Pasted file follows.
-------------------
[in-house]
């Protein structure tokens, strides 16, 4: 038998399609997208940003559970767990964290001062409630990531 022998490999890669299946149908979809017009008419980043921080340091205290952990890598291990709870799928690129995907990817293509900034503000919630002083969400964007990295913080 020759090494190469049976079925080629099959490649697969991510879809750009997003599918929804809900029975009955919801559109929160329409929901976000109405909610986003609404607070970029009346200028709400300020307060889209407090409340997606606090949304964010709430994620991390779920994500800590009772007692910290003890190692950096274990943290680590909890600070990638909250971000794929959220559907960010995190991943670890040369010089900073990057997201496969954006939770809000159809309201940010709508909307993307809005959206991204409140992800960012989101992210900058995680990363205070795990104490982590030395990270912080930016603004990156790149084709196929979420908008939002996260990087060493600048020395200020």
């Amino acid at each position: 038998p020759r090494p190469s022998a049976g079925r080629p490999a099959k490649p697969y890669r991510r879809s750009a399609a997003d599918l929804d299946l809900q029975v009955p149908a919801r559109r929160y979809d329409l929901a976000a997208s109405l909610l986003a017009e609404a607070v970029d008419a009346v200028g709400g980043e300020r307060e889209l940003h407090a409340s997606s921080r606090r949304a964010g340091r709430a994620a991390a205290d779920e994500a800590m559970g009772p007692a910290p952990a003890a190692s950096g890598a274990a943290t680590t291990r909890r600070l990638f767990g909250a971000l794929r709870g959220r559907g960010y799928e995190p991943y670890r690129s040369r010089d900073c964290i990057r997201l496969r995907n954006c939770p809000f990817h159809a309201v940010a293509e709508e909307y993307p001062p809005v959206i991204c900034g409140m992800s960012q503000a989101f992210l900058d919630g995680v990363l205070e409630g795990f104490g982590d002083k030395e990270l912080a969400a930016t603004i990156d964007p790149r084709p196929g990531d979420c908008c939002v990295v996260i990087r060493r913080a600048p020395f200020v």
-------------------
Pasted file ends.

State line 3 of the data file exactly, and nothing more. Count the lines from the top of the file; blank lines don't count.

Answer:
């Amino acid at each position: 038998p020759r090494p190469s022998a049976g079925r080629p490999a099959k490649p697969y890669r991510r879809s750009a399609a997003d599918l929804d299946l809900q029975v009955p149908a919801r559109r929160y979809d329409l929901a976000a997208s109405l909610l986003a017009e609404a607070v970029d008419a009346v200028g709400g980043e300020r307060e889209l940003h407090a409340s997606s921080r606090r949304a964010g340091r709430a994620a991390a205290d779920e994500a800590m559970g009772p007692a910290p952990a003890a190692s950096g890598a274990a943290t680590t291990r909890r600070l990638f767990g909250a971000l794929r709870g959220r559907g960010y799928e995190p991943y670890r690129s040369r010089d900073c964290i990057r997201l496969r995907n954006c939770p809000f990817h159809a309201v940010a293509e709508e909307y993307p001062p809005v959206i991204c900034g409140m992800s960012q503000a989101f992210l900058d919630g995680v990363l205070e409630g795990f104490g982590d002083k030395e990270l912080a969400a930016t603004i990156d964007p790149r084709p196929g990531d979420c908008c939002v990295v996260i990087r060493r913080a600048p020395f200020v």